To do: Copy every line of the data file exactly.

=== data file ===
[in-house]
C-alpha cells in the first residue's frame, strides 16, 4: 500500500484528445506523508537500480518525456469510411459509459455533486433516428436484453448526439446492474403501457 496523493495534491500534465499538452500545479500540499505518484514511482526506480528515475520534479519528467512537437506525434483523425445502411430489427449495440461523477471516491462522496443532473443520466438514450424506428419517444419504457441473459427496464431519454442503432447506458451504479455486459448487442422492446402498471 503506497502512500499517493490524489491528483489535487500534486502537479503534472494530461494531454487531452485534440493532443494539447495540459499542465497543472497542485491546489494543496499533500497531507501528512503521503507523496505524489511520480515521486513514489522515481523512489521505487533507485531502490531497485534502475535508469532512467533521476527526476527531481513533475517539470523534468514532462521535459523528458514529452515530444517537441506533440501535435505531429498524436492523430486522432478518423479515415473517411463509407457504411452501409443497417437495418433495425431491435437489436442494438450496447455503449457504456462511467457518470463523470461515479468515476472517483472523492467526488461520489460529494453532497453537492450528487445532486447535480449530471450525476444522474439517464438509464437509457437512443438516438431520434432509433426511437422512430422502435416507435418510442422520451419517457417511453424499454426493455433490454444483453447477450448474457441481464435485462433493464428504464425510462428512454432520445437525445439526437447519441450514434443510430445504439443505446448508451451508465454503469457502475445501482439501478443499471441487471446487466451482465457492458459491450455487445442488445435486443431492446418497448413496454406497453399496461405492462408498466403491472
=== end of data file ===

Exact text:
[in-house]
C-alpha cells in the first residue's frame, strides 16, 4: 500500500484528445506523508537500480518525456469510411459509459455533486433516428436484453448526439446492474403501457 496523493495534491500534465499538452500545479500540499505518484514511482526506480528515475520534479519528467512537437506525434483523425445502411430489427449495440461523477471516491462522496443532473443520466438514450424506428419517444419504457441473459427496464431519454442503432447506458451504479455486459448487442422492446402498471 503506497502512500499517493490524489491528483489535487500534486502537479503534472494530461494531454487531452485534440493532443494539447495540459499542465497543472497542485491546489494543496499533500497531507501528512503521503507523496505524489511520480515521486513514489522515481523512489521505487533507485531502490531497485534502475535508469532512467533521476527526476527531481513533475517539470523534468514532462521535459523528458514529452515530444517537441506533440501535435505531429498524436492523430486522432478518423479515415473517411463509407457504411452501409443497417437495418433495425431491435437489436442494438450496447455503449457504456462511467457518470463523470461515479468515476472517483472523492467526488461520489460529494453532497453537492450528487445532486447535480449530471450525476444522474439517464438509464437509457437512443438516438431520434432509433426511437422512430422502435416507435418510442422520451419517457417511453424499454426493455433490454444483453447477450448474457441481464435485462433493464428504464425510462428512454432520445437525445439526437447519441450514434443510430445504439443505446448508451451508465454503469457502475445501482439501478443499471441487471446487466451482465457492458459491450455487445442488445435486443431492446418497448413496454406497453399496461405492462408498466403491472